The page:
When Socrates asks if Protagoras maintained this initial statement, he responded by stating that there is a definite similarity between wisdom, temperance, justice and piety, yet courage is most distinct both from each individual virtue as well as the whole of which they are part.  As noted by Professor Hutchinson, Protagoras is not wrong in stating that if any of these virtues were to be dissimilar from the rest it should undoubtedly be courage on the grounds that courage, unlike the other virtues, has the closest relationship with personality.  Courage seems to be a disposition regarding having fear or not having fear, and evidence for this is in the notion that our disposition towards fear changes as our personality changes and thus is not necessarily associated with our wisdom. 


Professor Hutchinson then went on to explain that the five initial virtues were made into four, stating that it was indeed a popular thought that there were in fact only four virtues.    In Plato’s Euthyphro, piety was omitted from the list of five virtues, as according to Plato, piety is essentially the same as justice but of a different realm – i.e. ‘piety’ refers to justice towards the Gods while ‘justice’ refers to justice towards humans.  Piety is thus intimately connected with justice and is therefore not a separate virtue.  This notion of there being only four virtues became apparent at Plato’s academy and spread rapidly thereafter.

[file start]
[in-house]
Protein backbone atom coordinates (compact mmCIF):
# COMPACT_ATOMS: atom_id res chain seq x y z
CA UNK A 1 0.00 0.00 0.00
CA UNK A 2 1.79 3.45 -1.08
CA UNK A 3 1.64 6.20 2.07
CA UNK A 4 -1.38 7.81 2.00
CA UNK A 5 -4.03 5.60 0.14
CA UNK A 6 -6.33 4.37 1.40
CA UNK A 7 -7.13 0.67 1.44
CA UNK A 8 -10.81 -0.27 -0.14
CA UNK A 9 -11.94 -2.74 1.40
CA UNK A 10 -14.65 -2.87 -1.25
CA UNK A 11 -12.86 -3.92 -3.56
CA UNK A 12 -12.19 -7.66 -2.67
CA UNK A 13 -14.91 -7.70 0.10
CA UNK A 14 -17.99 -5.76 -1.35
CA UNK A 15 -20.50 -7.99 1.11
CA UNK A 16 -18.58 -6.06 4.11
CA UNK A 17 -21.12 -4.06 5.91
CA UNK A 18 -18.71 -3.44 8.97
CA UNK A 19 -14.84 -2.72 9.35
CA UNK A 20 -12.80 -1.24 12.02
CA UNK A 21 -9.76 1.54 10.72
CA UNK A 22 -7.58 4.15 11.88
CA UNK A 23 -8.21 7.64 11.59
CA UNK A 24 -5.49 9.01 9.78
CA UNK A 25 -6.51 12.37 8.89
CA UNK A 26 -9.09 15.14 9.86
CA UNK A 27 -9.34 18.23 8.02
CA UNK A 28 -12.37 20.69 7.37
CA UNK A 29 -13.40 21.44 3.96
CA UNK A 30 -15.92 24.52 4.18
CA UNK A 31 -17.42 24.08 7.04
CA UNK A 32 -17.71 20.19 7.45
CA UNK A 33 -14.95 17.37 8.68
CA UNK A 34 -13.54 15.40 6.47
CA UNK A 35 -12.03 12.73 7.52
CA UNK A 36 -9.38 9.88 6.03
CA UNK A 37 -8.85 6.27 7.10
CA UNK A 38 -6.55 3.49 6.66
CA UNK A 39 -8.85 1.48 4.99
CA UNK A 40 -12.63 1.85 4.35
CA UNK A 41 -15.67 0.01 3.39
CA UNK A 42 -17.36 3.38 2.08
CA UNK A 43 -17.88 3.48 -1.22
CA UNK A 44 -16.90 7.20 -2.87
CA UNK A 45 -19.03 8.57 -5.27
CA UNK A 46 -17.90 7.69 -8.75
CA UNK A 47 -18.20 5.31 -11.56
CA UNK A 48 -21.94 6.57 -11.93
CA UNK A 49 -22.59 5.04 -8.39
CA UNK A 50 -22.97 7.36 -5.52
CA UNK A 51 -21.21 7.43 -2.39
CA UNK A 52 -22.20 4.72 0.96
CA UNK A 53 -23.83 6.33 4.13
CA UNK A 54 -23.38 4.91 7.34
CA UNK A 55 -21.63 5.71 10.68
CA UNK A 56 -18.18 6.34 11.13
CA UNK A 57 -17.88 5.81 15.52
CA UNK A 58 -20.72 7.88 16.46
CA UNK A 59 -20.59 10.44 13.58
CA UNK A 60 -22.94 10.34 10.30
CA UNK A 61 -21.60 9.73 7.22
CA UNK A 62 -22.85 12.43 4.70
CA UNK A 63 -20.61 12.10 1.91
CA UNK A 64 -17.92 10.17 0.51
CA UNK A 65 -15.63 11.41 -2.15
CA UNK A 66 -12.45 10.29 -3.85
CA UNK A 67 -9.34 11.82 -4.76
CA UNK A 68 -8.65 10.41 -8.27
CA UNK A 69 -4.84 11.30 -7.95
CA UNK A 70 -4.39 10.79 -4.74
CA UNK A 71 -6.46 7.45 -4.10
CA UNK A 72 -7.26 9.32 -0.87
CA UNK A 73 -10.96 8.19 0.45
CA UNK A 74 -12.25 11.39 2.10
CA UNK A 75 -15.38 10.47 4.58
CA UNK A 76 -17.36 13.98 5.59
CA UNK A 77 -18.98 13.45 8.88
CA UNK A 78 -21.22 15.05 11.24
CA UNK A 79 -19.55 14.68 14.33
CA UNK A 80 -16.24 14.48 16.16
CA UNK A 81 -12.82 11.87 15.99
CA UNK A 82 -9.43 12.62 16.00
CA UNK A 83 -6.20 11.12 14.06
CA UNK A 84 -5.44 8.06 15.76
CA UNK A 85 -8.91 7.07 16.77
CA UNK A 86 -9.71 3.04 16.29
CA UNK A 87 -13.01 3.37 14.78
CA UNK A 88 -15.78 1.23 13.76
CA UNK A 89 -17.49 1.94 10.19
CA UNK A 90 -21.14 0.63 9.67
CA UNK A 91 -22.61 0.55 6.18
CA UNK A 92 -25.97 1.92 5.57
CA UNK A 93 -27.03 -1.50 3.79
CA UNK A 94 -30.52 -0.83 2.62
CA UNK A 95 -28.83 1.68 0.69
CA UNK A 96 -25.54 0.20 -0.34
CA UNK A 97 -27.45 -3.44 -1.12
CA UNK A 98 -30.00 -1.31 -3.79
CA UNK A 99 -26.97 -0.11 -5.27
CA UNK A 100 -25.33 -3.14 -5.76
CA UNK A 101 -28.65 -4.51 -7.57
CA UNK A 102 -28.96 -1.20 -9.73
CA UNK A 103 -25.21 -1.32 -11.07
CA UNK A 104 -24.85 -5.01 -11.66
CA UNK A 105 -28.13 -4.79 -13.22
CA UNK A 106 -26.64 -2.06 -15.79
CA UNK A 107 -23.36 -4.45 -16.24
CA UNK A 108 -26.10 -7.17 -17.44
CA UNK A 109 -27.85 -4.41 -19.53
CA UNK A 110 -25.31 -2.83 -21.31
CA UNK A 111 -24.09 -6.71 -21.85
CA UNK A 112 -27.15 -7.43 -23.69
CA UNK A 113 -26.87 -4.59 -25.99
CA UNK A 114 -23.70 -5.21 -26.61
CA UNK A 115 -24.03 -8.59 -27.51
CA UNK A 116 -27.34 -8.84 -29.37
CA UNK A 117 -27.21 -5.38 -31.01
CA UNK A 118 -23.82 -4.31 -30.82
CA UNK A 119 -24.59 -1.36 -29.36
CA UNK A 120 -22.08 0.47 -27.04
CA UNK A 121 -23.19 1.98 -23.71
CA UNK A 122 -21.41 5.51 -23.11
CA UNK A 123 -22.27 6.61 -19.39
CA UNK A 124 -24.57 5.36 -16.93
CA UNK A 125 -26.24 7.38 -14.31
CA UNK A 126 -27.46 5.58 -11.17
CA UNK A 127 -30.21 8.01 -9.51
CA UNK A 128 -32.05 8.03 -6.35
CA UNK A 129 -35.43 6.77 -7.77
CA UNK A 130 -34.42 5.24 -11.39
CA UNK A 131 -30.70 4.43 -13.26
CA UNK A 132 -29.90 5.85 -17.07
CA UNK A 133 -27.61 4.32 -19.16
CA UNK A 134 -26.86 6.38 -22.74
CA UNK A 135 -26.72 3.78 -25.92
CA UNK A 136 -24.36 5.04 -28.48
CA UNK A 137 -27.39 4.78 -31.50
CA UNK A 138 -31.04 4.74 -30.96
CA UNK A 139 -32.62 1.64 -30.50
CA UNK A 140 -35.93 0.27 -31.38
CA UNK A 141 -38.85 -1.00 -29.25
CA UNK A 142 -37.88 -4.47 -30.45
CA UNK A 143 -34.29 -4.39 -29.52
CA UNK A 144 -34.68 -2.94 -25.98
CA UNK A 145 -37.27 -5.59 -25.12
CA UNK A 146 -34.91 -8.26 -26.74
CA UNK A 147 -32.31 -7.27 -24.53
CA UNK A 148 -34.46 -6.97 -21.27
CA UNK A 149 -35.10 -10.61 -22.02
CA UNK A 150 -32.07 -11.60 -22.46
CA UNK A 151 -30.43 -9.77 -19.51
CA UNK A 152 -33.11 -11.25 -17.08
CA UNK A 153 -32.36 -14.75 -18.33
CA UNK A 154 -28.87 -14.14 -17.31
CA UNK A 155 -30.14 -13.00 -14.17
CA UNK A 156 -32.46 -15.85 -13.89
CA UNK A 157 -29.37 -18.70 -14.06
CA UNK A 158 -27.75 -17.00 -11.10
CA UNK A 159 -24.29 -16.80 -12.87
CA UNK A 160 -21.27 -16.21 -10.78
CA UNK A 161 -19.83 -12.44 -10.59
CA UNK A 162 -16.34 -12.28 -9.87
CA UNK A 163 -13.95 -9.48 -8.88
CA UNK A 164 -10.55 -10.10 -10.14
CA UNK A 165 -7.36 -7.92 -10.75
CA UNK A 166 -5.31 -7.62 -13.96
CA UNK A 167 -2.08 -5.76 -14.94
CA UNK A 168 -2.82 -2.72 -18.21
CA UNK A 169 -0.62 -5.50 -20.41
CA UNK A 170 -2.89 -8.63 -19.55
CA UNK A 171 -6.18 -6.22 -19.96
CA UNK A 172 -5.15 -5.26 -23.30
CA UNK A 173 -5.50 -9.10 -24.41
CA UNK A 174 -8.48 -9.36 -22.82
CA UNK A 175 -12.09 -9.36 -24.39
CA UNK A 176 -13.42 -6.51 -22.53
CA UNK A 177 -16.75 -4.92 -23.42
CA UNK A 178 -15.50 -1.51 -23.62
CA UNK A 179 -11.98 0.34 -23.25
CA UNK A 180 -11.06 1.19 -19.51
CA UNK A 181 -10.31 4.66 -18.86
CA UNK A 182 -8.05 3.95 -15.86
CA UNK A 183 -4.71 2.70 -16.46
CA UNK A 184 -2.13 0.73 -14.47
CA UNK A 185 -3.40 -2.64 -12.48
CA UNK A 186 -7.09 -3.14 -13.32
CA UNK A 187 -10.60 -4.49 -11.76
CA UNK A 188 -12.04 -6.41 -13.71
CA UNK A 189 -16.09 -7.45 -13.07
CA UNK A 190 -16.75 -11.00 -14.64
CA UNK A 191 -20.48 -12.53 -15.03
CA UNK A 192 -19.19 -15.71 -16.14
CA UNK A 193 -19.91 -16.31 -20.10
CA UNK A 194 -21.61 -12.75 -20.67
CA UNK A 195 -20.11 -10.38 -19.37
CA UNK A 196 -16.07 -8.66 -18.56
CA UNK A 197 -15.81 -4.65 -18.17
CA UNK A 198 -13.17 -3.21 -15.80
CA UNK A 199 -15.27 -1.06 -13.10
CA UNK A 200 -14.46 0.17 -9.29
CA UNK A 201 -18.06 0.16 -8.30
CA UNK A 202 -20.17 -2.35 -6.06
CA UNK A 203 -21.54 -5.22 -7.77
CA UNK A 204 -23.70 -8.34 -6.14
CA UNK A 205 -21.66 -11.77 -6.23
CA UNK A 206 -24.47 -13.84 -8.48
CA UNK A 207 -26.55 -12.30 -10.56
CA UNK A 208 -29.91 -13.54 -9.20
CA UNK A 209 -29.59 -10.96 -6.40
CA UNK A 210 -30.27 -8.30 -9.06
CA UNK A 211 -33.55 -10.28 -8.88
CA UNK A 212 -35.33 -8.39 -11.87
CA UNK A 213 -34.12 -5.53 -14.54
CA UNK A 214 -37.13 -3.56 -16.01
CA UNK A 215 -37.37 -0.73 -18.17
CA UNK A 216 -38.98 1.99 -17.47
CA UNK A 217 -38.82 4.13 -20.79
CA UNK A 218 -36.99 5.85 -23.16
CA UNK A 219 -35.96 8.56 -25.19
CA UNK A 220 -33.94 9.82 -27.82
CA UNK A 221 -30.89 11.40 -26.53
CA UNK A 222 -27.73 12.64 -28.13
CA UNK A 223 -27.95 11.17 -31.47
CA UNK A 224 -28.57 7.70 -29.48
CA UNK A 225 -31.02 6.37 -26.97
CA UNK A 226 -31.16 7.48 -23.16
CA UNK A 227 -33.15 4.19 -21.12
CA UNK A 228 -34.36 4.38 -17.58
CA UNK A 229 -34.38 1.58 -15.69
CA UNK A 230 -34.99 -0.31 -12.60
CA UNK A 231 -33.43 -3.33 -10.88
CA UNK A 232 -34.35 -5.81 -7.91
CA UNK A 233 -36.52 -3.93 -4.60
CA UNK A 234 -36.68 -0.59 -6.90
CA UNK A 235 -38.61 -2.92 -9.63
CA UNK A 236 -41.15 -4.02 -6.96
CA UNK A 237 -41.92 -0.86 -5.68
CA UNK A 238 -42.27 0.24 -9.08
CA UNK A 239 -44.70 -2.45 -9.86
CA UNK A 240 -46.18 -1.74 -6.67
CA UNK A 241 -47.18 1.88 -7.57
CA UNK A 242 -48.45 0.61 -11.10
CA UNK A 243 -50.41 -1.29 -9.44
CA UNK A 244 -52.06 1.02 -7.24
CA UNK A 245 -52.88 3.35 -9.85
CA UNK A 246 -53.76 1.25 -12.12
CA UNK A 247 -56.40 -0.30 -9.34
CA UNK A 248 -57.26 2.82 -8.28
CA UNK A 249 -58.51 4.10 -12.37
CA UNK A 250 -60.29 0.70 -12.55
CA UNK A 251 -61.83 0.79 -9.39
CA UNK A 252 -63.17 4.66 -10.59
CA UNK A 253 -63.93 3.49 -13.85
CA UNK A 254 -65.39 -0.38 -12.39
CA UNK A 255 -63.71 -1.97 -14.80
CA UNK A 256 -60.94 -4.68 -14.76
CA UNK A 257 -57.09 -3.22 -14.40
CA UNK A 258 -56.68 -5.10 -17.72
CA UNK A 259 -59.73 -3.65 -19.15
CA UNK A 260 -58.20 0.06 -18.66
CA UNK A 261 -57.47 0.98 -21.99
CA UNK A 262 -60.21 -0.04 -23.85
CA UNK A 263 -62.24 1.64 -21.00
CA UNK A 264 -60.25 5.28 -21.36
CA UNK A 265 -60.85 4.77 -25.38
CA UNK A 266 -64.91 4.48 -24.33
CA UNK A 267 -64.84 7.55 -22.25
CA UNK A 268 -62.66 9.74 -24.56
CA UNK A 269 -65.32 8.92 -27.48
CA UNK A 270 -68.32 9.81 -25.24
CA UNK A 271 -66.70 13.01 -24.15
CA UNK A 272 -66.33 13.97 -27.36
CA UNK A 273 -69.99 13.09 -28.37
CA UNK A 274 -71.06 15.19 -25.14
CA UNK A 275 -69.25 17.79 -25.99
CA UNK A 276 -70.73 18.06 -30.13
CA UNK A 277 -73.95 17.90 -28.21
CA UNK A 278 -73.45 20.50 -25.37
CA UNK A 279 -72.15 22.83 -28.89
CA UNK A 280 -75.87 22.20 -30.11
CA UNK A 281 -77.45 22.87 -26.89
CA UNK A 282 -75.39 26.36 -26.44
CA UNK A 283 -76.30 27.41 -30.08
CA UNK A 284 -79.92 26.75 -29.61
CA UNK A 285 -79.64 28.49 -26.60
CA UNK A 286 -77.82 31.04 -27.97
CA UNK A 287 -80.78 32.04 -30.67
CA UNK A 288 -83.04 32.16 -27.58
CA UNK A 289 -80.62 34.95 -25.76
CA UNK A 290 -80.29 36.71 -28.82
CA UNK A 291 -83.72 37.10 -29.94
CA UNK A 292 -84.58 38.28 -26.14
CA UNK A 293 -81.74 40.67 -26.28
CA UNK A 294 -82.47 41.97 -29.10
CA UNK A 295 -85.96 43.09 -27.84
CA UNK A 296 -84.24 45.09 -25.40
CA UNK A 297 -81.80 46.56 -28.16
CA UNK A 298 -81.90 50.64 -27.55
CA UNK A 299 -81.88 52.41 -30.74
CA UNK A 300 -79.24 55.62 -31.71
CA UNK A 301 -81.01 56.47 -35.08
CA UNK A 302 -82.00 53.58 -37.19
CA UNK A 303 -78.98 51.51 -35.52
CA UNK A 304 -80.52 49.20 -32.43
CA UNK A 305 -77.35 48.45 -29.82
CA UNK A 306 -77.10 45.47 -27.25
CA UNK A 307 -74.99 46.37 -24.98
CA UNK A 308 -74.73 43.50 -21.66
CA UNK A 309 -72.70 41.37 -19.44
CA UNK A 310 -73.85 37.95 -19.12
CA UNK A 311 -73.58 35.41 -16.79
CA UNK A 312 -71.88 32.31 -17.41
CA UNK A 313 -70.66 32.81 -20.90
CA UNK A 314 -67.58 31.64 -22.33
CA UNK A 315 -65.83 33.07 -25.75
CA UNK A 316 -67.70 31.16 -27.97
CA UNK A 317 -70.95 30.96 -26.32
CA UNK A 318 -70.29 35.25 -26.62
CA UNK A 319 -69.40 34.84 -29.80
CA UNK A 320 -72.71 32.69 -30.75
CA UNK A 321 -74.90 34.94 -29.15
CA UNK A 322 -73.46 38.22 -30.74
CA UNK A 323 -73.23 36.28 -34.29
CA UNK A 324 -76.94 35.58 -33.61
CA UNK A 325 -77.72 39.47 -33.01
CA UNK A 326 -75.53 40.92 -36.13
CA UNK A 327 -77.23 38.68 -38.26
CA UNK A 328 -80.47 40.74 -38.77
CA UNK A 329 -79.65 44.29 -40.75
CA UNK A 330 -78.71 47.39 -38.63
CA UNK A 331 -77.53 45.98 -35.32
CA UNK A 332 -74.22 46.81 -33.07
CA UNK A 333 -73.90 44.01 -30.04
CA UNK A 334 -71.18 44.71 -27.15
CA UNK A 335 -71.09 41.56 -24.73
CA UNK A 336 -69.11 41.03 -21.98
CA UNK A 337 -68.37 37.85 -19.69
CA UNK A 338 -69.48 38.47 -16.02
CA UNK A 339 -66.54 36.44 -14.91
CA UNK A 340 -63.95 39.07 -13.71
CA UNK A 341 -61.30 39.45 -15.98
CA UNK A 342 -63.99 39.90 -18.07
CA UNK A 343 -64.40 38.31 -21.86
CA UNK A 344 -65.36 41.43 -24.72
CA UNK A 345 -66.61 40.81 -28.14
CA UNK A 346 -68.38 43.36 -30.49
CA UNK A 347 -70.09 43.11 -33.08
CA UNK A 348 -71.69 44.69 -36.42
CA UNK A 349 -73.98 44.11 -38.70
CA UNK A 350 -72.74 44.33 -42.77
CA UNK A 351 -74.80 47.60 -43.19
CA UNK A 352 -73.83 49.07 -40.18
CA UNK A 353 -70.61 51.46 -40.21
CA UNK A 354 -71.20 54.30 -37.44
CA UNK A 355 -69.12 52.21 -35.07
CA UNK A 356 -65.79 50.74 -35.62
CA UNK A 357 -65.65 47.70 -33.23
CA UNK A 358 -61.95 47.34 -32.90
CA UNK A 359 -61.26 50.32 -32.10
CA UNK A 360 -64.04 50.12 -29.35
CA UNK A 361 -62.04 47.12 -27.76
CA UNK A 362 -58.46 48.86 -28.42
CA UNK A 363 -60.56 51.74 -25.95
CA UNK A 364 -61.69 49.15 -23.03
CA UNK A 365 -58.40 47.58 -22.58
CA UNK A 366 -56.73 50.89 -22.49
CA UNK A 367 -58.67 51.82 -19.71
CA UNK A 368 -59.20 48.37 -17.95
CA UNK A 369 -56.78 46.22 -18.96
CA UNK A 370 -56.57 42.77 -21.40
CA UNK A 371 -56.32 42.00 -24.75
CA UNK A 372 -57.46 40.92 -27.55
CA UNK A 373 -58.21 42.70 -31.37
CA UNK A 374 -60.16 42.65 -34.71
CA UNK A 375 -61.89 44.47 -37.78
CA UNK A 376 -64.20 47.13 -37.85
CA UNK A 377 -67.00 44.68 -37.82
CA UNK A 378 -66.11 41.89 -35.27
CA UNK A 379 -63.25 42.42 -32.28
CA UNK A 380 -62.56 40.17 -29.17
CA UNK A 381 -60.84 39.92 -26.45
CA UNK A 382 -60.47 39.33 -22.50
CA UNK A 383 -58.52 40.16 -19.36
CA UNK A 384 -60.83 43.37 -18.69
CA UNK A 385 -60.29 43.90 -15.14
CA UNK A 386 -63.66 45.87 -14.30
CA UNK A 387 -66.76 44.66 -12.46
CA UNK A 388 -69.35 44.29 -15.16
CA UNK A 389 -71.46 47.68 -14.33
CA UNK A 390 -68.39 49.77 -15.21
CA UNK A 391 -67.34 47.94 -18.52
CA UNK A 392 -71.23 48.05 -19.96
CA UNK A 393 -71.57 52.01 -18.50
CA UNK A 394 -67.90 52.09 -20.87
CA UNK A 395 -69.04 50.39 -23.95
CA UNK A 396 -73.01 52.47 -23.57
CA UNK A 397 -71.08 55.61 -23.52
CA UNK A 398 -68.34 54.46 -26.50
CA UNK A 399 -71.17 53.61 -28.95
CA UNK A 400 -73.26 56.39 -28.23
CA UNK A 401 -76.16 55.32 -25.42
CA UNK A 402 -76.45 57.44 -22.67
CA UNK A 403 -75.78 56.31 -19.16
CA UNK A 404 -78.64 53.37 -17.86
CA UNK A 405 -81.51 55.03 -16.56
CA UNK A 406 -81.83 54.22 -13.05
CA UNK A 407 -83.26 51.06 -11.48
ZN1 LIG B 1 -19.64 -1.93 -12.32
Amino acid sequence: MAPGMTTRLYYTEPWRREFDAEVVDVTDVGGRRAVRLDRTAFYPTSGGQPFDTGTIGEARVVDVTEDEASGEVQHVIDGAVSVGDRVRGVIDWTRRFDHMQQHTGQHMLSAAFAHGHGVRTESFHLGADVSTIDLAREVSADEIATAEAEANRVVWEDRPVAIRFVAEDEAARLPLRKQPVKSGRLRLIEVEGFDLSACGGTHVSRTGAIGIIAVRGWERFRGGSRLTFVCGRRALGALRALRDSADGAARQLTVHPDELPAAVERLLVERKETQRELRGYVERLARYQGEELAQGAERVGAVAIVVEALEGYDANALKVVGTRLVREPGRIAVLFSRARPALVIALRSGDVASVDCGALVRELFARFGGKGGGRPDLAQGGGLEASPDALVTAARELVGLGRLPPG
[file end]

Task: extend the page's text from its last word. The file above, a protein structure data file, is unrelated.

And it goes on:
Of the four remaining virtues, Plato assigned each to corresponding parts of the soul (this is done in Plato’s Republic, Book IV).  With wisdom he attributes the virtue of the mind, and of temperance he attributes the virtue of desires, yet Plato had to invent a third part of the soul to accommodate courage.  This third part of the soul is thus the emotional part of the soul.  Justice is not a part of the soul per se, but a virtue of the soul as a whole with regard to the relations of all its parts with one another – just as it is with regard to the relations of all the parts of a state.


A question then asked by a student was, “is wisdom knowledge?”  Professor Hutchinson answered by saying that wisdom for Plato is knowledge but it comes in various types and the opposite of wisdom can be madness and/or lack of knowledge.  This wisdom for Plato was a sort of self-control – one could not be self-controlled without having their desires under control – thus, knowledge was not enough.


Socrates then made the point that, as it is a fine thing to have confidence, one must also have a grasp on reality to be courageous as well.  People are generally not praised for being “courageous” if they have a poor grasp on reality.  Moreover, according to Socrates, the wisest man equates the most confident man who in turn equates the most courageous man.  Here however emerges an important point in the dialogue.  At 350d Protagoras must correct Socrates, stating that Socrates has done a poor job of remembering what Protagoras had previously said.  Protagoras has thus far merely stated that the courageous are confident, but he has stated nothing about the reversal, that the confident are courageous.  Here Socrates makes a mistake by trying to infer “if B then A” from “if A then B”, a step that cannot logically be made – i.e. although the statement ‘all apples are fruit’ is correct, it would be most incorrect to infer from this the statement that ‘all fruits are apples’.  The only point that Plato is trying to make thus far is that one must cultivate both the emotional and logical sides of the soul; we must do exercises in emotion as well and logic.  This is a point that Plato much likes to dwell on in all his dialogues.